The June 8 article “A right royal celebration,” by former British Ambassador to Japan Sir Hugh Cortazzi, described the Golden Jubilee celebration for Queen Elizabeth II. I was happy to read that the celebration was a great success, that the respect and affection of the British people for the queen were reaffirmed and that the British were determined to keep their monarchy. I was puzzled, however, by the comment that he added toward the end of the column that the Emperor of Japan does not have adequate opportunity to meet the Japanese people. In response, therefore, I would like to explain as objectively as possible how the Emperor now meets the people of Japan.
To begin with, the Emperor meets a large number of people at the Palace during audiences, teas and lunches. Since his accession to the throne, a new formula for some audiences was introduced. Tea is served and the Emperor mingles with the participants, talking with them freely. The people he talks with in this way range from artists and scholars to participants in U.N. peacekeeping operations and overseas disaster-relief volunteers.
The Emperor is often asked to speak at ceremonies highlighting the importance of social welfare and nature-conservation issues, or at domestic and international academic conferences. He attends a number of scientific awards ceremonies at the Japan Academy and elsewhere.
On these occasions, too, he makes a point of attending the receptions following the events, sometimes staying for nearly an hour so that he can meet the participants. Japanese academia is very proud to have an Emperor who maintains a deep interest in their work.
Before his accession, he had visited all 47 prefectures of Japan, from Hokkaido to Okinawa, including 20 remote islands. Since he became Emperor, he normally visits four or five prefectures a year and has, in a little more than 10 years, covered all but two of them. As for the number of municipalities (cities, towns and villages), the Emperor, accompanied by the Empress, has already visited more than 900.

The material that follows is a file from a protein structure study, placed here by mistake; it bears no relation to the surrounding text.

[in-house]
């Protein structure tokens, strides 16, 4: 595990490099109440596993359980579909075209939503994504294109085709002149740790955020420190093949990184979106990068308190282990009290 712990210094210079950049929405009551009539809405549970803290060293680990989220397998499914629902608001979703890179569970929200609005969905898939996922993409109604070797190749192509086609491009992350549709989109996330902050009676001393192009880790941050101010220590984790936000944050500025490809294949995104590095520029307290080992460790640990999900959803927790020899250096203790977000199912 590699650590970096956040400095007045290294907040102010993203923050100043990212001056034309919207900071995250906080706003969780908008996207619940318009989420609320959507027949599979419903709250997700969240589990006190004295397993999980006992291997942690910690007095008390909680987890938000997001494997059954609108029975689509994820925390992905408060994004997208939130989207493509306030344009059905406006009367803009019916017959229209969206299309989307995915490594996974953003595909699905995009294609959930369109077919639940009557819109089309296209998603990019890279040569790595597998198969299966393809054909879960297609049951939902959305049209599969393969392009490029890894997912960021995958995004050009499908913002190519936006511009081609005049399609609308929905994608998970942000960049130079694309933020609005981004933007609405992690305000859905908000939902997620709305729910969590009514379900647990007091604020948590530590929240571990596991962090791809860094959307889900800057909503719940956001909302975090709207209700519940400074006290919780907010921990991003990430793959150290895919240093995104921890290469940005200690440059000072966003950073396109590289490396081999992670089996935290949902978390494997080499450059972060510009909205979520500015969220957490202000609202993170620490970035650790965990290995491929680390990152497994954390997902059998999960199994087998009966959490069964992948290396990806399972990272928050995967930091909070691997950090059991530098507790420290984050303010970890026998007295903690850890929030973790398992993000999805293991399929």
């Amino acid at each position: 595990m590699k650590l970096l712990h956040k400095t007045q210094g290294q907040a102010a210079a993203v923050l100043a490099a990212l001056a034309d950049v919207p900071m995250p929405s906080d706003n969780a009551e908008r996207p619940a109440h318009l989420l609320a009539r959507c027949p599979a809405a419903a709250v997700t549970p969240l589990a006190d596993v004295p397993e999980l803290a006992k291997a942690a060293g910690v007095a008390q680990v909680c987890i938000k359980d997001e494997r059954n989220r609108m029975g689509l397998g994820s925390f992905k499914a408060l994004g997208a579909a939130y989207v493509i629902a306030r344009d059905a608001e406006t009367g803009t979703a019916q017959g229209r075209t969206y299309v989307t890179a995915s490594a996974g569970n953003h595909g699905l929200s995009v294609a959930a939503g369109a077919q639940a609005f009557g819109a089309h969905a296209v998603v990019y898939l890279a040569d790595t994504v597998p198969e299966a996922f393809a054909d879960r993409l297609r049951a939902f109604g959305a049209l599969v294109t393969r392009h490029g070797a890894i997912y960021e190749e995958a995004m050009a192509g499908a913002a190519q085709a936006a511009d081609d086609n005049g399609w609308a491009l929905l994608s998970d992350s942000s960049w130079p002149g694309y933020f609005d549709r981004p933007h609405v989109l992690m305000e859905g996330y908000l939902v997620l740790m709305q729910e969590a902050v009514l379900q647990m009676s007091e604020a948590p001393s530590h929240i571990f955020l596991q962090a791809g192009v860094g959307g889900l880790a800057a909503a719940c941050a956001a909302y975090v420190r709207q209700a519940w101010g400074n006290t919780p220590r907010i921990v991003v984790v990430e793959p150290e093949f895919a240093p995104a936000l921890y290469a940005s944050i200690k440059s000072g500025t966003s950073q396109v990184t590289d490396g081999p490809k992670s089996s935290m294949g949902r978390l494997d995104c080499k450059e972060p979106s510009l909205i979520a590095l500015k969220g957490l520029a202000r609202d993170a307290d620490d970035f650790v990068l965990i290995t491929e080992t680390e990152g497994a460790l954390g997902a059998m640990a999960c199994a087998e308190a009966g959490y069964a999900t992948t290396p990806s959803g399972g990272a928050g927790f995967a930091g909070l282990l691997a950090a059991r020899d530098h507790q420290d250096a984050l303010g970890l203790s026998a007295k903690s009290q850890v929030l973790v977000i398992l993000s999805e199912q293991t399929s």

A typical domestic trip by the Emperor takes three or four full days. He first receives from the governor of prefecture he is visiting a report on its current social and economic conditions. He then tours different municipalities, sometimes deep in the mountains. He calls on public and private institutions involving welfare, culture or local industry. He consoles patients and encourages doctors and nurses at hospitals, rehabilitation-centers for the handicapped and senior citizens homes.
At museums, he discusses the exhibits with curators. At factories and laboratories, he shows his concern for the health and working conditions of the workers. When there is a crowd gathered in front of these places, the Emperor and Empress walk to them, when the occasion permits, and talk with them for a while.
People come out along the routes the Emperor and Empress travel by car, always with warm and enthusiastic smiles. They may number more than 100,000 on a trip. The Emperor and Empress wave in response to the welcome, quite often keeping the windows of their car down regardless of the weather.
Moving scenes took place, broadcast by television at home and abroad, when they flew to the area just struck by the great Hanshin-Awaji earthquake in January 1995. On this one-day trip, they visited seven locations in the area, including Awaji Island, by minibus and helicopter. At school gymnasiums, where thousands of evacuees were accommodated, both the Emperor and Empress sat on the floor and took time to console them face to face. Afterward, people told the press how encouraged they were by the Imperial visit under the dire circumstances.
After visiting an area struck by a major natural disaster, they always revisit the area some years later to see how reconstruction is progressing and people’s lives are returning to normal. They went back to the Hanshin-Awaji area, for instance, in 2001.
How the monarch of a country relates to his or her people depends very much on the historical and cultural background of the country. Compared with that of the European royal families, the lifestyle of our Emperor and Empress may look more restricted and reserved; however, that does not mean they are remote from the people. Public opinion polls in Japan always confirm that the people have deep respect and warm affection for their Emperor and Empress as they are.
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